The Securities and Exchange Commission (SEC) is finalizing new regulations that will expand on the Security Exchange Act of 1934, helping address the need for increased board transparency and expertise in cyber risk management. These regulations will require companies to greatly increase their public disclosure of their:
- Board’s Expertise: Businesses must include board directors’ cybersecurity resumes and experiences in public disclosures, such as Forms 10-K and 8-K
- Cybersecurity Management Practices: Businesses must disclose governance, risk analysis & management processes in SEC filings
- Details on Qualified Cyber Events: Businesses must disclose any SEC-qualified incidents (such as data breaches) within four days of discovering and qualifying the occurrence
These new rules are intended to ensure that business leaders are equipped with the knowledge and expertise needed to manage cybersecurity risks effectively. These rules also focus on improving accountability by forcing corporations to take ownership of any data breaches or other incidents.
The Growing Need for Cybersecurity Expertise on Corporate Boards
Cybersecurity threats increase in complexity and severity, putting boards of directors under ever-increasing pressure to provide sound oversight of the risk. Unfortunately, many boards lack the necessary expertise in this area. A recent study shows that up to 90% of companies in the Russell 3000 index do not have a single director with cybersecurity experience. This is an alarming statistic, especially when compared to the Fortune 100, which has 51% of its boards with relevant cybersecurity skills.
Why These Rules Matter for the Future of Cybersecurity
As cyber risks become more prevalent, the importance of governance concerning cybersecurity cannot be overstated. In the past 10-15 years, we’ve seen a surge in cyber incidents, from data breaches and ransomware attacks to phishing scams. So how can you ensure your organization is prepared for these threats? The answer lies in a strong cyber governance framework that focuses on mitigating risk and addressing potential issues before they become full-blown problems.
Organizations of all sizes need to have an effective approach to cyber governance. That starts with having someone with relevant cyber experience lead your cybersecurity program. An effective approach has clear strategies and policies that address the evolving threat landscape and comprehensive approaches that include people, processes, and technology. Having documentation in place that outlines policies can be a lifesaver. It is also essential for organizations to invest in technologies and tools such as firewalls and antivirus software to protect their systems from malicious attacks.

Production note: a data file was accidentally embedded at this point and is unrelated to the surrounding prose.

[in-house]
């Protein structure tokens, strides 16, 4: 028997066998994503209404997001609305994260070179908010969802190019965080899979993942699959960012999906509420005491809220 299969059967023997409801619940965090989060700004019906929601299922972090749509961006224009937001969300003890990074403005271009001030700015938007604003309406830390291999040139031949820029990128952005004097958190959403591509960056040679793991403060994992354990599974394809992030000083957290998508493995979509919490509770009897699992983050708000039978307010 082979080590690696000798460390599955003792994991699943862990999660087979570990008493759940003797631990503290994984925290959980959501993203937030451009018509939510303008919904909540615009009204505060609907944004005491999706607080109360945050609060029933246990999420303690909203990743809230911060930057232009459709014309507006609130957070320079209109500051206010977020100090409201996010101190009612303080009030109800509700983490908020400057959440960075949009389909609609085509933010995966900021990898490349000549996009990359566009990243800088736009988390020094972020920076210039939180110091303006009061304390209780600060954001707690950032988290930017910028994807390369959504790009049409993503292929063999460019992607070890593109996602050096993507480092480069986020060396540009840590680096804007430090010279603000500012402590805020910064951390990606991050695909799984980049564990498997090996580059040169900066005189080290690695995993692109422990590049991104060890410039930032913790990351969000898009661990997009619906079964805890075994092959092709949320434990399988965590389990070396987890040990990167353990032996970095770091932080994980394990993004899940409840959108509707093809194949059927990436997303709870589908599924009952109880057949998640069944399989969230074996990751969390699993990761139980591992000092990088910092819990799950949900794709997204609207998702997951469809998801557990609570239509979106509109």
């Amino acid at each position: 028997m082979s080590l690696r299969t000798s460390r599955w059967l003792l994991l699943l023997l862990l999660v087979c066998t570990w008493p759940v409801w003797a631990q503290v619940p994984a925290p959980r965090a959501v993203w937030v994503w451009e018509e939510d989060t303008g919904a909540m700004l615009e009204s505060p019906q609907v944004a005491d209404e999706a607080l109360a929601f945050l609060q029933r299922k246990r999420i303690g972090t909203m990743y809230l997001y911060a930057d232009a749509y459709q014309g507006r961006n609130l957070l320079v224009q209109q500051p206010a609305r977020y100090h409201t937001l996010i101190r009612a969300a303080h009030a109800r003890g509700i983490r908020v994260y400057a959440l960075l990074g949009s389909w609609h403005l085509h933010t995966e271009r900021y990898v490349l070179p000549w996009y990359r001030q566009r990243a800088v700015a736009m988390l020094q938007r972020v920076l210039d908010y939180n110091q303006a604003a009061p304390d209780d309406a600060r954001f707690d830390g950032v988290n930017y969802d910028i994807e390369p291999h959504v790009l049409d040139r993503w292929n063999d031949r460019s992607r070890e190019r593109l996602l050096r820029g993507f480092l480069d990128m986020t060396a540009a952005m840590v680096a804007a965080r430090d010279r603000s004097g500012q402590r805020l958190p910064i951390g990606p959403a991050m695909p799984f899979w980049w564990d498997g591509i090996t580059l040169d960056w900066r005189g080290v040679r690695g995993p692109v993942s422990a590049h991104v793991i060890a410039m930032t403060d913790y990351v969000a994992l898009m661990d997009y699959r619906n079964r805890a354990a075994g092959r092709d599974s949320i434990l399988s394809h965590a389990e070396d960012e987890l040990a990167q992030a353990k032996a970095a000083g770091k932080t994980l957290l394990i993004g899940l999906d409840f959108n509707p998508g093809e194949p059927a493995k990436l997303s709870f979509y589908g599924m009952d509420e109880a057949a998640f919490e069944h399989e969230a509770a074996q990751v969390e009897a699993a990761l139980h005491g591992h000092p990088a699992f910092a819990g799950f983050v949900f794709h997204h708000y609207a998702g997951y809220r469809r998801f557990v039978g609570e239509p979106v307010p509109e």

Every Board Needs a Cybersecurity Professional
Executive boards play an important role when it comes to managing cyber risk within an organization. The board needs to understand the technical aspects of cyberspace as well as the legal implications associated with it. They should also be familiar with current security trends and strategies so they can ask informed questions about any proposed measures or strategies put forth by management teams. Furthermore, boards should ensure that executives understand their roles and responsibilities when it comes to protecting data and systems from attack or exploitation by malicious actors. Finally, they should ensure that all personnel is adequately trained on cybersecurity topics such as password security practices and typical phishing schemes to help protect against future attacks.
With up to 90% of companies lacking even a single board member with a cybersecurity background, it is even more important for boards of directors and senior executives alike to understand the importance of good cyber governance to mitigate risk effectively within their organization. By investing in security tools and personnel, establishing clear policies, and more, you can ensure that all employees understand their roles and responsibilities when protecting data and systems from attacks. Following this rule will guarantee that boards have the necessary expertise to set their organization up with a successful security posture.